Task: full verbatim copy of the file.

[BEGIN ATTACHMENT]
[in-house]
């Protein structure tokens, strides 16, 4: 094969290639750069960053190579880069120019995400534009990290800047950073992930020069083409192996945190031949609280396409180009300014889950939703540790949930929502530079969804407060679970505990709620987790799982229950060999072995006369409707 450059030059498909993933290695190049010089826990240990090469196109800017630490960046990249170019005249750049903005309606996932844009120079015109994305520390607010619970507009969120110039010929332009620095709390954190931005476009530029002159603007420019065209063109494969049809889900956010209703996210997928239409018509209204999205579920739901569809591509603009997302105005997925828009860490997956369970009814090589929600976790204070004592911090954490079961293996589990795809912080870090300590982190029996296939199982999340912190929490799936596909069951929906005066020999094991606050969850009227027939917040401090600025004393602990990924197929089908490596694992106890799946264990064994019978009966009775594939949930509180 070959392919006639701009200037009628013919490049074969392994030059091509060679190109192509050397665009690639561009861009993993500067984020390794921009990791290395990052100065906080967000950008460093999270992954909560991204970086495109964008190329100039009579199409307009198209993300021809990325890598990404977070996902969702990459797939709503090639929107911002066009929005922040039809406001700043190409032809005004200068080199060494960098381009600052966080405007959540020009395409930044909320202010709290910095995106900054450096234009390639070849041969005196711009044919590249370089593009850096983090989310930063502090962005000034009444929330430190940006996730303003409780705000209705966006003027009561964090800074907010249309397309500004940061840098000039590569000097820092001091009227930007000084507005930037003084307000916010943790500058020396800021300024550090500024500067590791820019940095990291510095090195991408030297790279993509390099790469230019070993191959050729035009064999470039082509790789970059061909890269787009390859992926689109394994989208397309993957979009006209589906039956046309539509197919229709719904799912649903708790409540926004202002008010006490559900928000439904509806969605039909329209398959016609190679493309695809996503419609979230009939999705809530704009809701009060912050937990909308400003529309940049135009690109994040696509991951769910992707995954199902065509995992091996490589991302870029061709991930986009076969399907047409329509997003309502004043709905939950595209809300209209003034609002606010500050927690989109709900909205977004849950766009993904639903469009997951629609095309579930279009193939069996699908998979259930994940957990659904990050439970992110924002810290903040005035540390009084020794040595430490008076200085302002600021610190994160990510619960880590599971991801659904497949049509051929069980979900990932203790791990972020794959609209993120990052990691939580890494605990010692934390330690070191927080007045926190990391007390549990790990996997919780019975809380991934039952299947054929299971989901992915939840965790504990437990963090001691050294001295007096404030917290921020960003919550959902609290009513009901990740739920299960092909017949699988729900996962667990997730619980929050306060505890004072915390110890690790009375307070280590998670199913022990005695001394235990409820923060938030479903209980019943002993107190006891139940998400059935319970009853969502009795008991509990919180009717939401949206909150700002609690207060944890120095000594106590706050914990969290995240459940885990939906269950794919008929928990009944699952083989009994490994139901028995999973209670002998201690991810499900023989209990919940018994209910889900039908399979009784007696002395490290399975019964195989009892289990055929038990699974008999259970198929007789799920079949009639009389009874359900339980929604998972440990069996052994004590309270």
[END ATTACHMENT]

[in-house]
């Protein structure tokens, strides 16, 4: 094969290639750069960053190579880069120019995400534009990290800047950073992930020069083409192996945190031949609280396409180009300014889950939703540790949930929502530079969804407060679970505990709620987790799982229950060999072995006369409707 450059030059498909993933290695190049010089826990240990090469196109800017630490960046990249170019005249750049903005309606996932844009120079015109994305520390607010619970507009969120110039010929332009620095709390954190931005476009530029002159603007420019065209063109494969049809889900956010209703996210997928239409018509209204999205579920739901569809591509603009997302105005997925828009860490997956369970009814090589929600976790204070004592911090954490079961293996589990795809912080870090300590982190029996296939199982999340912190929490799936596909069951929906005066020999094991606050969850009227027939917040401090600025004393602990990924197929089908490596694992106890799946264990064994019978009966009775594939949930509180 070959392919006639701009200037009628013919490049074969392994030059091509060679190109192509050397665009690639561009861009993993500067984020390794921009990791290395990052100065906080967000950008460093999270992954909560991204970086495109964008190329100039009579199409307009198209993300021809990325890598990404977070996902969702990459797939709503090639929107911002066009929005922040039809406001700043190409032809005004200068080199060494960098381009600052966080405007959540020009395409930044909320202010709290910095995106900054450096234009390639070849041969005196711009044919590249370089593009850096983090989310930063502090962005000034009444929330430190940006996730303003409780705000209705966006003027009561964090800074907010249309397309500004940061840098000039590569000097820092001091009227930007000084507005930037003084307000916010943790500058020396800021300024550090500024500067590791820019940095990291510095090195991408030297790279993509390099790469230019070993191959050729035009064999470039082509790789970059061909890269787009390859992926689109394994989208397309993957979009006209589906039956046309539509197919229709719904799912649903708790409540926004202002008010006490559900928000439904509806969605039909329209398959016609190679493309695809996503419609979230009939999705809530704009809701009060912050937990909308400003529309940049135009690109994040696509991951769910992707995954199902065509995992091996490589991302870029061709991930986009076969399907047409329509997003309502004043709905939950595209809300209209003034609002606010500050927690989109709900909205977004849950766009993904639903469009997951629609095309579930279009193939069996699908998979259930994940957990659904990050439970992110924002810290903040005035540390009084020794040595430490008076200085302002600021610190994160990510619960880590599971991801659904497949049509051929069980979900990932203790791990972020794959609209993120990052990691939580890494605990010692934390330690070191927080007045926190990391007390549990790990996997919780019975809380991934039952299947054929299971989901992915939840965790504990437990963090001691050294001295007096404030917290921020960003919550959902609290009513009901990740739920299960092909017949699988729900996962667990997730619980929050306060505890004072915390110890690790009375307070280590998670199913022990005695001394235990409820923060938030479903209980019943002993107190006891139940998400059935319970009853969502009795008991509990919180009717939401949206909150700002609690207060944890120095000594106590706050914990969290995240459940885990939906269950794919008929928990009944699952083989009994490994139901028995999973209670002998201690991810499900023989209990919940018994209910889900039908399979009784007696002395490290399975019964195989009892289990055929038990699974008999259970198929007789799920079949009639009389009874359900339980929604998972440990069996052994004590309270």